This article was updated 1/17 in regards to the firing of Jets Offensive Coordinator John Morton.

Before the Raiders added Greg Olson as their offensive coordinator, Jets’ OC John Morton was a candidate for the job. The Jets were open to having Gruden’s team pursue him, but plans quickly changed when it was announced Morton was not pivoting to the west coast.

However, as of January 17th, Morton is now out of a job.

According to Manish Mehta and various other sources, the Jets fired Morton after his first and only year with the team.

The Jets have reportedly wanted to keep the position in house by moving quarterbacks coach Jeremy Bates to OC. Bates reportedly is not open to the switch, however, so the Jets could face a dilemma when trying to find a new OC this upcoming off-season.

This being said, whoever enrolls as the Jets’ OC come 2018 will be faced with laborious tasks. It may not be an ideal job from a stability standpoint, and the Jets may have limited options when it comes down to selecting the right person.

Evolve and Adapt

One thing Morton did quite well during his first, and only season in New York was manufacture a versatile receiving corps. When standout wide receiver Quincy Enunwa fell to season ending injury, Morton’s game plan altered. He was responsible for making sure Robby Anderson and Jermaine Kearse could sufficiently handle the workload as players who had never been dealt spotlight status. This was Morton’s strong-suit, and it showed as both receiver’s nearly eclipsed 1,000 yards on the year.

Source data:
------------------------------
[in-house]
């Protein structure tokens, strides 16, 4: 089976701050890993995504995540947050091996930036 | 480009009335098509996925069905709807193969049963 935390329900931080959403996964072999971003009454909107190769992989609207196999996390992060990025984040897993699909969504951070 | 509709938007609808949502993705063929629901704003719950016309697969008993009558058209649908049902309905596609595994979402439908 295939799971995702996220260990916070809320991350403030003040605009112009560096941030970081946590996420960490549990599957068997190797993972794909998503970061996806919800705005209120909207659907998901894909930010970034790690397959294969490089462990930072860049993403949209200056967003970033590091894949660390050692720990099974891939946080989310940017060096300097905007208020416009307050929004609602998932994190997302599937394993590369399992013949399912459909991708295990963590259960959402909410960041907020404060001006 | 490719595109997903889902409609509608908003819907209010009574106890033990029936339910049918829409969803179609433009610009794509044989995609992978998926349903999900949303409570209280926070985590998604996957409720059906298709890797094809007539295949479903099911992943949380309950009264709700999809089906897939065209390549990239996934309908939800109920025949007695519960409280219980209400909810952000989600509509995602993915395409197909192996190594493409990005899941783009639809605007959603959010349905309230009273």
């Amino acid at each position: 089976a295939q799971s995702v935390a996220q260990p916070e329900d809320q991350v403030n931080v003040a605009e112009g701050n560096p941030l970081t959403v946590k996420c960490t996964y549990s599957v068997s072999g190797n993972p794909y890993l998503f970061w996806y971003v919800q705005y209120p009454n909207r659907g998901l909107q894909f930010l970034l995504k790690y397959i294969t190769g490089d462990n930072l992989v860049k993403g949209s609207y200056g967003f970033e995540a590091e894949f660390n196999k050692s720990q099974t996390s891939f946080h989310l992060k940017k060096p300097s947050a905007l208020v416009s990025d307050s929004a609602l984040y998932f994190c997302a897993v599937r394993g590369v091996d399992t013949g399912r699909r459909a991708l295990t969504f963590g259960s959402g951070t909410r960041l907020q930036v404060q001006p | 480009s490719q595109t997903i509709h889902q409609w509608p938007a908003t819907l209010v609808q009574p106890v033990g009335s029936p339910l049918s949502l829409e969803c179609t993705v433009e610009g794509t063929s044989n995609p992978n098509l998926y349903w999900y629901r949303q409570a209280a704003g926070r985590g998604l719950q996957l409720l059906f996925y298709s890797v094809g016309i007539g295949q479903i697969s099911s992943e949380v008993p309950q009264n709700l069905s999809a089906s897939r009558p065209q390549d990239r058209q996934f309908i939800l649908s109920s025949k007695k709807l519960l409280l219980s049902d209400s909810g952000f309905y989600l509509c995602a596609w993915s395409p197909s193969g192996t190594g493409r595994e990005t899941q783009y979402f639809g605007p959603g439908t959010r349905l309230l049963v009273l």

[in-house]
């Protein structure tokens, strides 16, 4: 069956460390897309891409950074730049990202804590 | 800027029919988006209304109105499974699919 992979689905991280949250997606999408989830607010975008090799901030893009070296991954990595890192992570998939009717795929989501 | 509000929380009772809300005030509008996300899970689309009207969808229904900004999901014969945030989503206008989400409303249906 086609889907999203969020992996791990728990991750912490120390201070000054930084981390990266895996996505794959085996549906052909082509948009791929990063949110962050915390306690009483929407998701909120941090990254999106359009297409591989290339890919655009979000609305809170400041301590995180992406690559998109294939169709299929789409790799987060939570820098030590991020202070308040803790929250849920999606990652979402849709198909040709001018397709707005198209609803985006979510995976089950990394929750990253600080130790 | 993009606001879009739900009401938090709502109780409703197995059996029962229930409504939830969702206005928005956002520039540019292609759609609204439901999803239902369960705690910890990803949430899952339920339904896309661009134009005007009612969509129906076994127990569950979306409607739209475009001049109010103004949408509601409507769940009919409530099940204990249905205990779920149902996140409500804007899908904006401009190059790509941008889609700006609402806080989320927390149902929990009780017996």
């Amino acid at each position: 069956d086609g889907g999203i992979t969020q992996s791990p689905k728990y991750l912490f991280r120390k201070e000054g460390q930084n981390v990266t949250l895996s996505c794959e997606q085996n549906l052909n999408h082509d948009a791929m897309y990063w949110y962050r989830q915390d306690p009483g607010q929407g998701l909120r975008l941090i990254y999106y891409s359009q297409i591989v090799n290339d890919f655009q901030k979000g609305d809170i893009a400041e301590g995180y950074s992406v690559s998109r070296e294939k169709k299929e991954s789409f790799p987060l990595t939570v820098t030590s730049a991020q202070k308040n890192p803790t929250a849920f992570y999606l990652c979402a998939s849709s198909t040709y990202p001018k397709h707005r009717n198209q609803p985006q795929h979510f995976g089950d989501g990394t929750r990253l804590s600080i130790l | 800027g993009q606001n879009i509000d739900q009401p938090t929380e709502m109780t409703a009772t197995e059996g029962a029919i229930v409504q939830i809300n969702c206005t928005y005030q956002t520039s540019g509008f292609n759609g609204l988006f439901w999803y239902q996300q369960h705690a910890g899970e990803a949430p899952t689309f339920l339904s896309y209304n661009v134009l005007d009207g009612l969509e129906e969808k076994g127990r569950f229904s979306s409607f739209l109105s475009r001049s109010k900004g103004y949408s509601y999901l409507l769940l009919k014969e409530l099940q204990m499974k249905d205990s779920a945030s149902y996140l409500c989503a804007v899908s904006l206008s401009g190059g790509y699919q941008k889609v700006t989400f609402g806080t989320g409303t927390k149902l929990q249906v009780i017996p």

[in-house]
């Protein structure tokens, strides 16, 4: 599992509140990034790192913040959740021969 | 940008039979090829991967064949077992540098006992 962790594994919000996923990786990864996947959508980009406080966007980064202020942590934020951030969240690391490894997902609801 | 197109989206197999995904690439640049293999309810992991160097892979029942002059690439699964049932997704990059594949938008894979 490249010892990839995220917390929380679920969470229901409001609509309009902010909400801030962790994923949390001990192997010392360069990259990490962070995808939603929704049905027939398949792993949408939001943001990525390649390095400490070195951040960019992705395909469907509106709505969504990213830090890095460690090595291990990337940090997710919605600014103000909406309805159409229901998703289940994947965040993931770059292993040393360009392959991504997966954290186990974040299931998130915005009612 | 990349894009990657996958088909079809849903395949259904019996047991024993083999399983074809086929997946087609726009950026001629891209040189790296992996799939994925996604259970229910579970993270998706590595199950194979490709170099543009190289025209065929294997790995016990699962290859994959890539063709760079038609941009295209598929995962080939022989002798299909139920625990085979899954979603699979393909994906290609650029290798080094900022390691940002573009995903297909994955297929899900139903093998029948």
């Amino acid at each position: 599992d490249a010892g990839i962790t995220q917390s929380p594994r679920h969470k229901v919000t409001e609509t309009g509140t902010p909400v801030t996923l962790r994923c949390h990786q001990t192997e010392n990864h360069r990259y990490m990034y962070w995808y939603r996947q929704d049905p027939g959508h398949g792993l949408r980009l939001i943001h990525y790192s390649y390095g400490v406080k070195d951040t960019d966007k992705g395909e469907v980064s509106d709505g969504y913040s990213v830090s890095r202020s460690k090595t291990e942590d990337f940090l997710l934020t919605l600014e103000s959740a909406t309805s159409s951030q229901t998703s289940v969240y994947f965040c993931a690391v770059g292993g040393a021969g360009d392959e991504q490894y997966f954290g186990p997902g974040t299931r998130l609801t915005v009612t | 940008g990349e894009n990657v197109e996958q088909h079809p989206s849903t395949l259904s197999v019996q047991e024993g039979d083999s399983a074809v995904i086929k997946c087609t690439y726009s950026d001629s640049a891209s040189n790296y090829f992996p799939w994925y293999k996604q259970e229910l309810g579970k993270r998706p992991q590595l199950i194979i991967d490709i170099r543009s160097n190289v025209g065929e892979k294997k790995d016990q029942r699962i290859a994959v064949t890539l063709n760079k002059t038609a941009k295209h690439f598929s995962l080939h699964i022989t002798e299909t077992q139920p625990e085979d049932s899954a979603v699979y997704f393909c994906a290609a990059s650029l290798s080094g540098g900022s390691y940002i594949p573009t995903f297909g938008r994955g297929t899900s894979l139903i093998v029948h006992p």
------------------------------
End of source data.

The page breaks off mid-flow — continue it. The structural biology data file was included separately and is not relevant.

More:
On the other end, Morton failed to excel in other key areas. The three-back committee seemed like a smart approach at times, but ultimately wasn’t the answer. Matt Forte, Bilal Powell, and Elijah McGuire all witnessed their time of  excellence at one point or another, but in a broader perspective, they were below average. Despite Powell proving his potential as a feature back in past years, Morton still looked to the washed-up Forte and rookie McGuire for touches. The distribution kept the Jets stumbling and failing to maintain a sense of wholeness on the offense.

It was a similar situation for the quarterback group as Morton could not properly prepare the unit week in and week out. Josh McCown was able to hold his own as a veteran, and Morton used that to his advantage. However, once Bryce Petty was thrust into the starting lineup, Morton was unable to alter his offensive scheme in light to support his backup QB.

Heading into 2018, much of this may be different. A new quarterback is more than likely going to be entrusted with the starting duties, and a backfield shakeup seems indisputable. The Jets will ultimately be pushing hard within their evolving mindset, and whoever the OC may be will need to adapt and conform instantaneously.

What’s on the Menu?

With the Jets very likely being a new-look franchise in 2018, anyone who submits to the offensive schematic duties will be under some form of duress.